Monday I drove to work and watched the raindrops splashing in the puddles with great interest. My anticipation grew all day and after it stopped raining it became almost unbearable. After work I raced to a place where I could walk. The conditions were great, lots of rocks clearly visible, freshly exposed, washed clean by the rain and standing in sharp contrast to the soaked earth. Perfect. I carefully examined every broken rock, every color and shape. I was pleased to see this lying totally exposed:
I believe this is what is called a "small stemmed" or "Squibnocket stemmed" point, made of argillite. Most points of this shape were made of quartz. This one is damaged, missing the tip. For me this is a good find because I like this shape and also the material, despite the fact that this material appears soft and results in rather crude tools for the most part.
I looked at many more rocks in this spot but didn't find any other tools. I walked to another area with fewer rocks visible and saw a very exciting shape about 10 feet away, big, totally exposed and looking far too good to be true. Could it be? I couldn't believe my eyes...
This is one of the best things I have ever found, it is perfect, thin, slightly serrated, the workmanship is incredible. And it certainly was not hard to spot. I was very lucky to be in the right place at the right time, to be the one to find this gem after all these years.
On the way back to the car as the sun was setting I reached down to pick up a piece of quartz that was just barely peeking out of the ground. I wiped the mud off and was very surprised when this emerged:
This is chunky and thick, steeply beveled on one side, probably reworked down from a larger blade and perhaps used as a knife. I was very, very lucky yesterday. I spend so many hours looking and coming home with nothing but a stiff neck and aching back and it is easy to get discouraged but a day like yesterday makes it all worth it. Here are the finds for the day after I cleaned them up.
In my car, I have a little sign I put on the dashboard, visible through the windshield saying "Walking in Woods". I use it when I leave my car somewhere where there is no good reason to park a car. Like on a back road next to someone's property - just to answer the question. So this weekend I was forced to pick such a place in order to get into a particular woods on Buck Hill in Fitchburg, which is partially private property. When I got back to my car there was a little note under the windshield wiper:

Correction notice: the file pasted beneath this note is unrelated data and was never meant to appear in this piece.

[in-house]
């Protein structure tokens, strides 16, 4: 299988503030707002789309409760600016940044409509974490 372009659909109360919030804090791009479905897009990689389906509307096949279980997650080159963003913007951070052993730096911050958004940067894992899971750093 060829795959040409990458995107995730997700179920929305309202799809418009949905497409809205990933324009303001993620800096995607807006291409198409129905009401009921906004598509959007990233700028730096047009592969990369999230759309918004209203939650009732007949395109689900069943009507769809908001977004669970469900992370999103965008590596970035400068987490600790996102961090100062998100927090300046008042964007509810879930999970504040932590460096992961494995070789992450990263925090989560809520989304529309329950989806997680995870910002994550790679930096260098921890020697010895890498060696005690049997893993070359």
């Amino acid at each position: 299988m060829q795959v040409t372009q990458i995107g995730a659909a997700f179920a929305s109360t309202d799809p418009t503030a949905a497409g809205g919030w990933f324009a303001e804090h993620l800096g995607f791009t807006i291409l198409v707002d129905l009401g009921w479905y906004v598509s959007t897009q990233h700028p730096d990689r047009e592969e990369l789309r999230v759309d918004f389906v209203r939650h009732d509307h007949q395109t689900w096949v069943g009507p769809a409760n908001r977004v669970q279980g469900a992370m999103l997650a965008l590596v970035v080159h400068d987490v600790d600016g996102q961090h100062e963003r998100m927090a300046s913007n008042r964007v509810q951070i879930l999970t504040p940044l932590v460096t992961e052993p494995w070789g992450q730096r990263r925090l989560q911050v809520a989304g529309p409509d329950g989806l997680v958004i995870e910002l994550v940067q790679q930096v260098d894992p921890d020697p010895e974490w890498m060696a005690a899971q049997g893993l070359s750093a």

I couldn't decide if this was a threat. More likely a busybody expressing annoyance. In the end, though, it is true. Time to stop trespassing in northern Fitchburg. But I should add, in a sour grapes sort of way, that there is no particular reason to go back to Buck Hill.
Seeing recent photos from around Mt. Shasta, I look at all those stone rows as the "Bones of the Sacred Ancient Cultural Landscape." Images like these fuel my imagination, to fill in the blanks, just as much as any study or ethnology from Northern California does, including the highlights from "American Indian cultural models for sustaining biodiversity," written from a Native American perspective. You can read more here: http://wakinguponturtleisland.blogspot.com/2012/04/shasta-stone-rows-bones-of-ancient.html
Henry Larcom Abbot . Report of Lieut. Henry L. Abbot...In: Pacific Survey Reports, Vol. VI, Washington, D.C., 1857.Courtesy College of the Siskiyous Library Mount Shasta Collection
[not rock pile related] I could not resist quoting this worse than usual nonsense from the Santiago Times:
Research confirmed that these settlers crossed the Bering Strait from Asia into the Americas rather than traveling south
via Alaska. Passing over the ice bridges into Alaska would have delayed
their settlement so far in the Southern Hemisphere several thousand
“People who lived in a place for generations—tens to hundreds of thousands of years—needed to have their act together in order to survive. They needed to know how to use the land, and how to use the land sustainably. This is not a function of just one population in any one generation.”